Tuesday, February 4, 2014

#7 [2014/CBR6] "Hotshot" by Julie Garwood

I've been a little disappointed in the last couple of books I've read by Julie Garwood, but she's still one of my go-to authors. I just can't give her up quite yet, so I picked up her latest book, Hotshot (2013) as soon as I was able to get my hands on it.

I'm such a sucker for the strong, protective type and this tends to be Garwood's favorite heroes, which works out for both of us. In Hotshot, we have Finn MacBain, an Olympic swimmer turned lawyer and FBI agent, someone who is both ridiculously good looking, single, honorable, and everything else that's important. Peyton Lockhart [these names have gone so far beyond subtle, they make me squirm--a swimmer named Finn? Lockhart?] has known Finn since she was a little girl when he saved her from drowning in her swimming pool.* She is also ridiculously good looking and single. She runs into him again at his brother's wedding, and Finn ends up helping her when her ex-boss continues to harass/threaten her after she quits. In addition, Peyton's uncle offers Peyton and her two sisters a resort he owns in Florida: if they can make a 20% profit after one year, he will give them the resort. The sisters are eager to accept their uncle's offer.

I'd like to start with the positive, since I, for the most part, enjoyed reading this book. Give me a little danger, and a strong, sexy man to help our heroine and there's not too much you can do to make me dislike the book. In that sense, Garwood succeeded. I liked the two characters together and I'm glad they got their happily ever after. This made me overlook some of the other aspects of this book that could have been problematic.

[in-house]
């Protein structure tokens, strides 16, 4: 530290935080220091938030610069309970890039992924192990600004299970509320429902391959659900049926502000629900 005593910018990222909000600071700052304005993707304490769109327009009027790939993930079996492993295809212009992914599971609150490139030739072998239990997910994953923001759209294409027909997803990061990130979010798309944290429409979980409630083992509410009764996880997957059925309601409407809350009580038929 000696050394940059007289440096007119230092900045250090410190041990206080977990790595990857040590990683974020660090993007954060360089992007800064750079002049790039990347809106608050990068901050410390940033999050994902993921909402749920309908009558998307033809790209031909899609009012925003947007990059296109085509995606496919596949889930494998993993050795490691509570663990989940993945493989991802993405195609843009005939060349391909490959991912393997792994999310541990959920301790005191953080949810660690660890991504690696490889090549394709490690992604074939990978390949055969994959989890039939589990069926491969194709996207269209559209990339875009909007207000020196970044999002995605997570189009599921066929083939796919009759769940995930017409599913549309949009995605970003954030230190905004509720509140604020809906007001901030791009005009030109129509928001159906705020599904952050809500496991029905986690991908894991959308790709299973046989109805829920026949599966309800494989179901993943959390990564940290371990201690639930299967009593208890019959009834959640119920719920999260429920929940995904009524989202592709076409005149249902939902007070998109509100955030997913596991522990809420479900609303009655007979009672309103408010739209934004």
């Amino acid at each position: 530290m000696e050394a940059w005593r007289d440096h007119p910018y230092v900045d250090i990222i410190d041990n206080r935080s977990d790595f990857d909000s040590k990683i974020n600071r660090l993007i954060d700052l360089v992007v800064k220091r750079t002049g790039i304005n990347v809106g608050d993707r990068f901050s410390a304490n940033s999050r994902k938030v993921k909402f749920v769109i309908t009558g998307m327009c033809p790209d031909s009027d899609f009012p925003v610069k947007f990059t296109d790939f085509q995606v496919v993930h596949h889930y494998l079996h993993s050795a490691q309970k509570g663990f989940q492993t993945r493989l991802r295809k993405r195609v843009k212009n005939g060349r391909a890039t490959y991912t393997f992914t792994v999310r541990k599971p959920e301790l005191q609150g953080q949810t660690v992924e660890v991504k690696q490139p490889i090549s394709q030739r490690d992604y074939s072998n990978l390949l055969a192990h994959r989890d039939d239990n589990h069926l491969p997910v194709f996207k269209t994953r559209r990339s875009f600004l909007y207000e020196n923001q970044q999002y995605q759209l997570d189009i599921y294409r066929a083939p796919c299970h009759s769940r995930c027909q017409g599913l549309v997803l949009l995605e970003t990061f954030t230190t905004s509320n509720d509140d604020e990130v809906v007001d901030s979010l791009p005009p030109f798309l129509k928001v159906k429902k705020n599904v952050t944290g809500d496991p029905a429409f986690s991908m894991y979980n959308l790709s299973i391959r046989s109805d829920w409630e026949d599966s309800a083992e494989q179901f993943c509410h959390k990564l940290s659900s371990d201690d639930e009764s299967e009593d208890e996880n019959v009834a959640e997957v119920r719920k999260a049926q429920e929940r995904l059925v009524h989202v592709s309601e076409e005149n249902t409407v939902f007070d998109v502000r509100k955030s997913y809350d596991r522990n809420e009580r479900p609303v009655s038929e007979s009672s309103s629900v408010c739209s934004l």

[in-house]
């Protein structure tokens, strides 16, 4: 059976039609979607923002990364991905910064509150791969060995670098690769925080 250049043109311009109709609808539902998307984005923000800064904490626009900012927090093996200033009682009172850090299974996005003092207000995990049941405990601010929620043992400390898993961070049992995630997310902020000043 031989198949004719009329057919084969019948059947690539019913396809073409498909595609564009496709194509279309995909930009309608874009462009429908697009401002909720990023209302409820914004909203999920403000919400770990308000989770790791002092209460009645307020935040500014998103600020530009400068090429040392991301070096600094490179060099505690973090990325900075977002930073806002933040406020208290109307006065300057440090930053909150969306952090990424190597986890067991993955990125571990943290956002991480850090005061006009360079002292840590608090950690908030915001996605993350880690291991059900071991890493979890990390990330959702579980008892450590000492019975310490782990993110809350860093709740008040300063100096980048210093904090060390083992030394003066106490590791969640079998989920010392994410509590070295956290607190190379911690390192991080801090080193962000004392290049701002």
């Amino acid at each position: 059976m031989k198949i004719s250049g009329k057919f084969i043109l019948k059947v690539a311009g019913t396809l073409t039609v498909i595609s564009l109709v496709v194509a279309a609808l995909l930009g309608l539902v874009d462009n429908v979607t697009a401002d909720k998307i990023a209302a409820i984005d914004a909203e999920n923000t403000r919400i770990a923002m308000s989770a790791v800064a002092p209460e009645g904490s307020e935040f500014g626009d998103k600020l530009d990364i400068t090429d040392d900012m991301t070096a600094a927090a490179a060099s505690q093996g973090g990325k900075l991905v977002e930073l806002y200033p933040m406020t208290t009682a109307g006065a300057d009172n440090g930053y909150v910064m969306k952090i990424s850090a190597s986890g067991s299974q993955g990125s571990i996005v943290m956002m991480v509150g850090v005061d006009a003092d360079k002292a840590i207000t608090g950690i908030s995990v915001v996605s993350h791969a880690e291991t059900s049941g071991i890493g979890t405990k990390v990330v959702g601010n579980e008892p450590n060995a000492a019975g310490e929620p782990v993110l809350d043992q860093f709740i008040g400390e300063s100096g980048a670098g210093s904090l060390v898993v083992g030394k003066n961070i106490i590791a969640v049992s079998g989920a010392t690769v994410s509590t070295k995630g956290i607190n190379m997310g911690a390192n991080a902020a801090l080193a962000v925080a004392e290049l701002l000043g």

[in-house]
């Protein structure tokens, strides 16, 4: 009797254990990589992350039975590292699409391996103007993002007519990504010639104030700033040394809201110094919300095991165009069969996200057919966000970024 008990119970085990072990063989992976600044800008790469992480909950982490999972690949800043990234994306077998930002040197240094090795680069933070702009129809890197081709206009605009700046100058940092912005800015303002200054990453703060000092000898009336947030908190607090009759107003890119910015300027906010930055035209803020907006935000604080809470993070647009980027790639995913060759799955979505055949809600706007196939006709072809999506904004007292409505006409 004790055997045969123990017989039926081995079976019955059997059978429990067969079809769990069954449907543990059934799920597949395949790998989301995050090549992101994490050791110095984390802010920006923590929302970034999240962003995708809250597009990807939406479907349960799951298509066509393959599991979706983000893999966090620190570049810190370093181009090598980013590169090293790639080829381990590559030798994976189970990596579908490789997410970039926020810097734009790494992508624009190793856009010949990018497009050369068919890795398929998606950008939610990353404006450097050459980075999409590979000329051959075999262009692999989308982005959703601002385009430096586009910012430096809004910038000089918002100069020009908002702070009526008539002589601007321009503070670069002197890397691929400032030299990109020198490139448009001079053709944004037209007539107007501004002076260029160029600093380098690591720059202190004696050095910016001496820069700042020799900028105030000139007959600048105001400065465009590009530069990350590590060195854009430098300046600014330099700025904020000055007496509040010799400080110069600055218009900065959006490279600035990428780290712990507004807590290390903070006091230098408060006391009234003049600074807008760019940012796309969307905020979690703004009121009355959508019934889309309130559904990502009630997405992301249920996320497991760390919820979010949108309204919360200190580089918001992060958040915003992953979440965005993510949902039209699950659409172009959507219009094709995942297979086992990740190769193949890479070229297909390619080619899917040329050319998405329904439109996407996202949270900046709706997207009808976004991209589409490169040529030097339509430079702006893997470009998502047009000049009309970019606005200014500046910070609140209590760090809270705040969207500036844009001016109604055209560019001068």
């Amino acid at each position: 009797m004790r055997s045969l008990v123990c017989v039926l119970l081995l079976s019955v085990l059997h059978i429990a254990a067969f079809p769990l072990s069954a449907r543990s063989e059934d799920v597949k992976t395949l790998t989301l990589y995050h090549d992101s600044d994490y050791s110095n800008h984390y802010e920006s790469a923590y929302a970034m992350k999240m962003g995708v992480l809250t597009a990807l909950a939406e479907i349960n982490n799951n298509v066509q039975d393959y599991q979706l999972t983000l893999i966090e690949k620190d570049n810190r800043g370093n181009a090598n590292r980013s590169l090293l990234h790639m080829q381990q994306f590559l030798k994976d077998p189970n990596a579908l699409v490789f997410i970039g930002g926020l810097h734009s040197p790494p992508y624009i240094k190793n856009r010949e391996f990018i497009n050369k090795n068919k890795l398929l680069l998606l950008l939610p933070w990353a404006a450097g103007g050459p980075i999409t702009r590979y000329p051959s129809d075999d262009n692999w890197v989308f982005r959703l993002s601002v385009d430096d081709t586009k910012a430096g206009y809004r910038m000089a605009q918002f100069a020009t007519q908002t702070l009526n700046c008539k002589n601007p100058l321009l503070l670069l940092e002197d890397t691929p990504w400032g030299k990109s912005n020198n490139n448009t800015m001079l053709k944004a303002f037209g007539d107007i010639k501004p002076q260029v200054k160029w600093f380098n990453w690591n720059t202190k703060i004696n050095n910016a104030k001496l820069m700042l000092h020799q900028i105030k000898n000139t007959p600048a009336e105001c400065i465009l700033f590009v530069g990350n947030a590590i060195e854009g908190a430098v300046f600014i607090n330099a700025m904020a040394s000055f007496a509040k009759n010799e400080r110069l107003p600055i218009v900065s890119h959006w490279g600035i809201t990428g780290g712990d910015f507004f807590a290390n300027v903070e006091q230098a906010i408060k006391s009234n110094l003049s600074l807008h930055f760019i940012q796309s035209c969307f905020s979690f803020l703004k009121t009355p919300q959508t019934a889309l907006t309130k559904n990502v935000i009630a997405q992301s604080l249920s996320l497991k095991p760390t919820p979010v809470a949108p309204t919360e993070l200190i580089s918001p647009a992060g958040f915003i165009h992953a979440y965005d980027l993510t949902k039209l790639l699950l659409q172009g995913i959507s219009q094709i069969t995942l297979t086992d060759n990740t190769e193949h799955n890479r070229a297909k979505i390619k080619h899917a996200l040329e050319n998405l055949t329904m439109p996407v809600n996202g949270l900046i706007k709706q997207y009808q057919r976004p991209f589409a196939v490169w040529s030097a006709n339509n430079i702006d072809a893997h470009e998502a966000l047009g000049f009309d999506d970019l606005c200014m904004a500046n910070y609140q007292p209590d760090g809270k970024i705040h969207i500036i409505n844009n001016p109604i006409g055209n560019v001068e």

Now, if you don't swoon as soon as a dreamy FBI agent appears on scene, you might have some more significant issues with the rest of the book. The characters were one dimensional--either perfect, or perfectly evil--most of them were pretty unrealistic. The same thing goes with the plot. The beginnings of the sexual harassment story were disturbing, and then it jumped right into attempted murder. I also wish I had a rich uncle as generous and creative in his presents as Peyton's, but it did give the story a nice setting.

I was surprised by how old fashioned this story felt. Peyton is in her mid-twenties, but she is a virgin. She apparently had some mysterious connection with Finn ever since he saved her as a child--something that was uncomfortably reminiscent of the imprinting between Jacob and Bella's weirdly named child. As far as Peyton, she is likable and resourceful, but she doesn't do too much besides cook. And even when her uncle gave the running of the resort to Peyton and her two sisters, he left in charge a [male] manager who would keep them from doing anything too stupid. I realize that the sisters had limited experience in managing a resort, but this felt patronizing at best, especially with the way the uncle had set it up.

Finally, Finn's ridiculous non-reasoning for staying away from Peyton was an unbelievable plot point to try to drag out their happily ever after a little longer. It was formulaic and unconvincing and may have been the worst part of the book.

* The public safety person inside of me feels the need to mention that paramedics would never--unless they wanted to get fired--simply leave a child who had just drowned and been resuscitated, without taking her to the hospital for further evaluation.

**This cover is the Australian version, which I preferred to the U.S. version.

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